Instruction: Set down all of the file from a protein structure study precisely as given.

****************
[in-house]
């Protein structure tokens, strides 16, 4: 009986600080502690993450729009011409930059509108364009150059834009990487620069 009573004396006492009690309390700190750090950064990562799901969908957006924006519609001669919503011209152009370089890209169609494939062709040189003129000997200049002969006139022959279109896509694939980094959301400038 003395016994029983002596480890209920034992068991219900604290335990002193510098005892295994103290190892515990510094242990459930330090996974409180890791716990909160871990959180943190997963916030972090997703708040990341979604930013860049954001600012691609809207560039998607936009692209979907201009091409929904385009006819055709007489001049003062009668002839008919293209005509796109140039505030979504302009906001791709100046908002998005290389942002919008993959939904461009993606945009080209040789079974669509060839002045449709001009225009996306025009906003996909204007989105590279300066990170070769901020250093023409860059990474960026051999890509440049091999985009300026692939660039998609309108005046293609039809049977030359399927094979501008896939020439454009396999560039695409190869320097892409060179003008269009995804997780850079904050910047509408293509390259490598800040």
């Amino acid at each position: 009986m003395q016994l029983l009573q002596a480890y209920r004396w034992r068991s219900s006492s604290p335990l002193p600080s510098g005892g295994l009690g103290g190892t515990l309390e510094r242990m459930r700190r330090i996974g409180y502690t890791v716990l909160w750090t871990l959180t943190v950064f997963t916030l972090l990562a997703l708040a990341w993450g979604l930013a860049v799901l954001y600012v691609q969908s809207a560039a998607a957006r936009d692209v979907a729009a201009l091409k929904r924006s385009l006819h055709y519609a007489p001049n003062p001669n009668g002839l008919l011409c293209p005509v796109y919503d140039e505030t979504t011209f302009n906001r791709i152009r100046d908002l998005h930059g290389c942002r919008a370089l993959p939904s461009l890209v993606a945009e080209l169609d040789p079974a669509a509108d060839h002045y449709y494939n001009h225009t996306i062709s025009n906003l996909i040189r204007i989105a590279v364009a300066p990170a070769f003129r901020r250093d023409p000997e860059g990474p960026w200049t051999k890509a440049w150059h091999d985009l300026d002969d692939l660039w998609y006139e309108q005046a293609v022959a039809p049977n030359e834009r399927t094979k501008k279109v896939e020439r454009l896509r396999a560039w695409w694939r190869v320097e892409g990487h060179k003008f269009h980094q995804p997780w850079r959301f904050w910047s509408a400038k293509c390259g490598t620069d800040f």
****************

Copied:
[in-house]
């Protein structure tokens, strides 16, 4: 009986600080502690993450729009011409930059509108364009150059834009990487620069 009573004396006492009690309390700190750090950064990562799901969908957006924006519609001669919503011209152009370089890209169609494939062709040189003129000997200049002969006139022959279109896509694939980094959301400038 003395016994029983002596480890209920034992068991219900604290335990002193510098005892295994103290190892515990510094242990459930330090996974409180890791716990909160871990959180943190997963916030972090997703708040990341979604930013860049954001600012691609809207560039998607936009692209979907201009091409929904385009006819055709007489001049003062009668002839008919293209005509796109140039505030979504302009906001791709100046908002998005290389942002919008993959939904461009993606945009080209040789079974669509060839002045449709001009225009996306025009906003996909204007989105590279300066990170070769901020250093023409860059990474960026051999890509440049091999985009300026692939660039998609309108005046293609039809049977030359399927094979501008896939020439454009396999560039695409190869320097892409060179003008269009995804997780850079904050910047509408293509390259490598800040």
């Amino acid at each position: 009986m003395q016994l029983l009573q002596a480890y209920r004396w034992r068991s219900s006492s604290p335990l002193p600080s510098g005892g295994l009690g103290g190892t515990l309390e510094r242990m459930r700190r330090i996974g409180y502690t890791v716990l909160w750090t871990l959180t943190v950064f997963t916030l972090l990562a997703l708040a990341w993450g979604l930013a860049v799901l954001y600012v691609q969908s809207a560039a998607a957006r936009d692209v979907a729009a201009l091409k929904r924006s385009l006819h055709y519609a007489p001049n003062p001669n009668g002839l008919l011409c293209p005509v796109y919503d140039e505030t979504t011209f302009n906001r791709i152009r100046d908002l998005h930059g290389c942002r919008a370089l993959p939904s461009l890209v993606a945009e080209l169609d040789p079974a669509a509108d060839h002045y449709y494939n001009h225009t996306i062709s025009n906003l996909i040189r204007i989105a590279v364009a300066p990170a070769f003129r901020r250093d023409p000997e860059g990474p960026w200049t051999k890509a440049w150059h091999d985009l300026d002969d692939l660039w998609y006139e309108q005046a293609v022959a039809p049977n030359e834009r399927t094979k501008k279109v896939e020439r454009l896509r396999a560039w695409w694939r190869v320097e892409g990487h060179k003008f269009h980094q995804p997780w850079r959301f904050w910047s509408a400038k293509c390259g490598t620069d800040f």